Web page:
Belfast Telegraph

Sunday 20 April 2014

Indefinite sentences ruled unlawful

More than 6,500 UK offenders have been sent to jail indefinitely since 2005

Jailing dangerous prisoners indefinitely on the grounds of risk without giving them access to rehabilitation courses breaches their human rights, European judges have ruled.

The European Court of Human Rights held unanimously that the controversial sentences, which Ken Clarke as Justice Secretary announced he was scrapping last year, breached prisoners' rights to liberty and security.

More than 6,500 offenders have been sent to jail without any fixed date for their release using indeterminate sentences for the protection of the public (IPPs) since they were brought in by Labour in 2005.

Such a large number of people were sentenced to IPPs that "it soon became clear that existing resources were insufficient" and "IPP prisoners swamped the system in place for dealing with those serving indeterminate sentences", the human rights judges ruled.

The case concerned three Britons - Brett James, Nicholas Wells and Jeffrey Lee - who were given automatic IPP sentences in 2005 and claimed that a failure to ensure they had access to courses in prison harmed their ability to show they were rehabilitated and able to be released.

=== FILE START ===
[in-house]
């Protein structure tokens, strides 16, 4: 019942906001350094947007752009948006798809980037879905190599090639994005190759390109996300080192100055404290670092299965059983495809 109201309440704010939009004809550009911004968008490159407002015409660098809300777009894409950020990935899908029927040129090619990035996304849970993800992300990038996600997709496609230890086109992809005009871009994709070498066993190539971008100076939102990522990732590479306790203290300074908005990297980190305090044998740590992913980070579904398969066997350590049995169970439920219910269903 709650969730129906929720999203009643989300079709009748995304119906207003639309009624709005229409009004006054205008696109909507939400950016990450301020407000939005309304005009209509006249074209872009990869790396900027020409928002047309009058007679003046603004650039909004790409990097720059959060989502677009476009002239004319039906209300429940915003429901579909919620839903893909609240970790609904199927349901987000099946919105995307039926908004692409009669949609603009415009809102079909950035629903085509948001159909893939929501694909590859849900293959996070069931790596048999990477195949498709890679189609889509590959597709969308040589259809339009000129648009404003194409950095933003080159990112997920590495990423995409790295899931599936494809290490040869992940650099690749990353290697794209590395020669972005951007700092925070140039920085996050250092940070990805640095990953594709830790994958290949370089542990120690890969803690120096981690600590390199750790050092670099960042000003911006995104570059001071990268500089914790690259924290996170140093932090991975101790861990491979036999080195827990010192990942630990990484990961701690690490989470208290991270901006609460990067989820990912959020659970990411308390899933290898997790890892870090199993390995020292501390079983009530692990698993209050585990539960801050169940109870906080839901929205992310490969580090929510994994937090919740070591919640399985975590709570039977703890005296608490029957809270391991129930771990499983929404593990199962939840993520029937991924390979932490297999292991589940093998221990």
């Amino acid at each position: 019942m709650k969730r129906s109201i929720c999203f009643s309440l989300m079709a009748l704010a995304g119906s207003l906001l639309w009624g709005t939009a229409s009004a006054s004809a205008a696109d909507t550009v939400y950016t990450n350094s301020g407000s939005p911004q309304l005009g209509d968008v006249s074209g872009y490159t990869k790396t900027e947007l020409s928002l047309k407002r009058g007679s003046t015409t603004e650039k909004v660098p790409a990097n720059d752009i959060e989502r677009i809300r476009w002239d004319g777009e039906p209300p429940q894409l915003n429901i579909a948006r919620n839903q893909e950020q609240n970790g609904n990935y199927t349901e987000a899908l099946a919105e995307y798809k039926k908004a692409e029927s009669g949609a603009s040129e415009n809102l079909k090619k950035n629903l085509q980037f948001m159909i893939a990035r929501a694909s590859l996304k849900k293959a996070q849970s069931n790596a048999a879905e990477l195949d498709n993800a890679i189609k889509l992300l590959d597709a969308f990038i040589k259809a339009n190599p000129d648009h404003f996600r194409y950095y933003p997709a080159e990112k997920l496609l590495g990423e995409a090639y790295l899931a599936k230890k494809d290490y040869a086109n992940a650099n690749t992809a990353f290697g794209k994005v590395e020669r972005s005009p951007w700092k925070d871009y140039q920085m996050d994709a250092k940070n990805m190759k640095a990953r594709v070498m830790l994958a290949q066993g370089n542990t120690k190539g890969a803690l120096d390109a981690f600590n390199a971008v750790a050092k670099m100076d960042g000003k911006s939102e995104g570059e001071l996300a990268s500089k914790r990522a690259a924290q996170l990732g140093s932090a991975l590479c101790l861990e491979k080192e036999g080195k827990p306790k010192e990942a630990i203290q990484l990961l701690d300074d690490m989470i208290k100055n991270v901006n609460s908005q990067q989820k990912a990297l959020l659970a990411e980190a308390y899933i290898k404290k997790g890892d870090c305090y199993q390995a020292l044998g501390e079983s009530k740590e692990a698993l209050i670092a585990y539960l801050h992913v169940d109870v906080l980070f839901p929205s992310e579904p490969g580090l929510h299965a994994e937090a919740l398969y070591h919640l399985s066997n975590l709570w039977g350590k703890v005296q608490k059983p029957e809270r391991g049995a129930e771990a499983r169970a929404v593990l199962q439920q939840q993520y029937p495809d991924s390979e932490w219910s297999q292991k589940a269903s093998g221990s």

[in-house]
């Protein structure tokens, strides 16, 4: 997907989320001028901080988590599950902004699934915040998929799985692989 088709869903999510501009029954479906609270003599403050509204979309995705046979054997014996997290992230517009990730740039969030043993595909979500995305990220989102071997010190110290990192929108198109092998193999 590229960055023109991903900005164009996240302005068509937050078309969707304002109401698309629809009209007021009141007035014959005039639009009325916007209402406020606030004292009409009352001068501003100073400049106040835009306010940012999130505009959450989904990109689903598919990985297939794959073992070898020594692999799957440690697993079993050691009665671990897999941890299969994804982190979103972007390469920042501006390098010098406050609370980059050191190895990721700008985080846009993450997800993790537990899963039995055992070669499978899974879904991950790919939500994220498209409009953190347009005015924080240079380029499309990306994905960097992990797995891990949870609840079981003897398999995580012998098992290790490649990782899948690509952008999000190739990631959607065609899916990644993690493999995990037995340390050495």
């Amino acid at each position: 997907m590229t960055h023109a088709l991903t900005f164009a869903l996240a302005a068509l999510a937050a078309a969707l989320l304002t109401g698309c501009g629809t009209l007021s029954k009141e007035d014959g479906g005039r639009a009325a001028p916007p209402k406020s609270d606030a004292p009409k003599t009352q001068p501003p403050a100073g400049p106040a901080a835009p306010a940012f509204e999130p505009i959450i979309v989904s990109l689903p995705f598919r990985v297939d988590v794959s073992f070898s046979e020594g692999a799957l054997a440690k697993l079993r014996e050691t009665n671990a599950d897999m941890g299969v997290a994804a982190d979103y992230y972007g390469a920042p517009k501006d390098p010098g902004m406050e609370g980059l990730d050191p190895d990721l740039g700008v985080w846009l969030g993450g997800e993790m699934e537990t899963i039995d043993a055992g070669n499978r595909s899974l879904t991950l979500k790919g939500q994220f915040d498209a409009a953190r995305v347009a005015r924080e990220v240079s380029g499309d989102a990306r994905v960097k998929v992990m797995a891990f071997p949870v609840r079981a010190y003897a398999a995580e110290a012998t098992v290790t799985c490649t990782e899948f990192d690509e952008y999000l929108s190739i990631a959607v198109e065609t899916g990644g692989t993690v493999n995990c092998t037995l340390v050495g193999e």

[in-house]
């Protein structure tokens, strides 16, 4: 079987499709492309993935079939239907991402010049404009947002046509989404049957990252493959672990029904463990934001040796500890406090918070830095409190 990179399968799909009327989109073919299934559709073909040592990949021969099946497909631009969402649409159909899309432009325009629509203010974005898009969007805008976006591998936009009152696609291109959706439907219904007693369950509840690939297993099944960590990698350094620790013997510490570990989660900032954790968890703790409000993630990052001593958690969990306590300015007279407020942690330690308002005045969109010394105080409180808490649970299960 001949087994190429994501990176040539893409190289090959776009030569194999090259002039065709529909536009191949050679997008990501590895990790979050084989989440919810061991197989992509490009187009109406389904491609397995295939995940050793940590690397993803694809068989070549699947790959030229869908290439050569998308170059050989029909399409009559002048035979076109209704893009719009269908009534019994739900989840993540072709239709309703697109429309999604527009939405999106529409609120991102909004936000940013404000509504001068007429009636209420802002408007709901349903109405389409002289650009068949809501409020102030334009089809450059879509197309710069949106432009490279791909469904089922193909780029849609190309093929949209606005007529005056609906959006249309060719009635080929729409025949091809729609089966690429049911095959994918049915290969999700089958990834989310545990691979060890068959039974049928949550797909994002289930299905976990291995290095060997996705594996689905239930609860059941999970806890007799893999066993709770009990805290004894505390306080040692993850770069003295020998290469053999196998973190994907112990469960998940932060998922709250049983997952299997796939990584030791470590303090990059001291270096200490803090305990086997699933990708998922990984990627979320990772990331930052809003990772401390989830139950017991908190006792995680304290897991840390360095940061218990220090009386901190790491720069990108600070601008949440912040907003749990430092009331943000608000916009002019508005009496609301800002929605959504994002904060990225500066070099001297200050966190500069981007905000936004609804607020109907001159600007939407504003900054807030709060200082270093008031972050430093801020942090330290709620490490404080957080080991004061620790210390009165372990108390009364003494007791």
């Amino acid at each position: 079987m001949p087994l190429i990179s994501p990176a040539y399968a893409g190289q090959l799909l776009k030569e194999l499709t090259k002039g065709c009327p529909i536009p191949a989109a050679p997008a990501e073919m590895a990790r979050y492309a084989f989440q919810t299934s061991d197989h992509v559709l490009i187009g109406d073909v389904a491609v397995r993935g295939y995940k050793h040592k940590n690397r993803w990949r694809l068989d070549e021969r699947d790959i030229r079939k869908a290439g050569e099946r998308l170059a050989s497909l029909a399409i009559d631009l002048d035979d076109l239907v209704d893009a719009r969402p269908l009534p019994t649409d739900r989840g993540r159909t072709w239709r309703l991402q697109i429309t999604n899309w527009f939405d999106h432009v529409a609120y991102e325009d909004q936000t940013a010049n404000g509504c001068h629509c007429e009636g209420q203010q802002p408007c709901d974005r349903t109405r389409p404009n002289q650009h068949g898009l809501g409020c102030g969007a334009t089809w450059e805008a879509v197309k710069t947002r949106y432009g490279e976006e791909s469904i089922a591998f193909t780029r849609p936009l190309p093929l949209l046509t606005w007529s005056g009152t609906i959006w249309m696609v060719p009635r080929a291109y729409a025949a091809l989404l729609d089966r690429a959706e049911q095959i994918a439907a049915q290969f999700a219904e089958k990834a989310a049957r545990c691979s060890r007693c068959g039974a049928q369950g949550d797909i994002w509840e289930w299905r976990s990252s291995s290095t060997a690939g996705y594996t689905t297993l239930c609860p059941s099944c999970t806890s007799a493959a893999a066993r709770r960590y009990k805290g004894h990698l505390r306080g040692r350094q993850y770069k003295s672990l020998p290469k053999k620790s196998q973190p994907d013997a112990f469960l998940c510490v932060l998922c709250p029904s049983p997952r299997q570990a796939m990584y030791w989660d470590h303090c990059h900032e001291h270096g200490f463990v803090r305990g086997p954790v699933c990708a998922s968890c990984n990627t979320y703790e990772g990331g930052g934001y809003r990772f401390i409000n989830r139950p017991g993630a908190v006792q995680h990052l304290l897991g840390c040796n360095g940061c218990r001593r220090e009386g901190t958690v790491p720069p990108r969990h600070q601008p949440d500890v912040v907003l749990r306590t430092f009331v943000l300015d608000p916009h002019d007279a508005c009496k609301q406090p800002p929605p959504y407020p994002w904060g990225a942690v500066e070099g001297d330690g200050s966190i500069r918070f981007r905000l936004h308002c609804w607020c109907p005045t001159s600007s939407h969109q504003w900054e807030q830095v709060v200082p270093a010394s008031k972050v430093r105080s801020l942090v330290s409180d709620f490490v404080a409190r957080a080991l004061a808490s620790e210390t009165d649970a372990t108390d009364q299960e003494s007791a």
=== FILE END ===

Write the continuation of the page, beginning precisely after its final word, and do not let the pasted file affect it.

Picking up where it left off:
The judges said: "It is clear that the delays were the result of a lack of resources."

While resource implications were relevant, the inadequate resources "appeared to be the consequence of the introduction of draconian measures for indeterminate detention without the necessary planning and without realistic consideration of the impact of the measures", they added.

"Further, the length of the delays in the applicants' cases was considerable: for around two and a half years, they were simply left in local prisons where there were few, if any, offending behaviour programmes. The stark consequence of the failure to make available the necessary resources was that the applicants had no realistic chance of making objective progress towards a real reduction or elimination of the risk they posed by the time their tariff periods expired.

The Government must also pay almost £14,000 in damages and almost £30,000 for costs and expenses, the court ruled. It must pay James about £2,413 (the sterling equivalent of 3,000 euros), Wells £4,987 (6,200 euros) and Lee £6,435 (8,000 euros) for damages, the court said. It must also pay them £9,652 (12,000 euros) each for costs and expenses.

The ruling raises the possibility that the Government could have to pay compensation to up to 3,500 prisoners currently sentenced to IPPs who have already served their minimum tariff. There were 6,017 prisoners serving an IPP sentence at the end of March, with 3,506 of these being held beyond their tariff expiry date, the latest figures released by the Prison Reform Trust showed.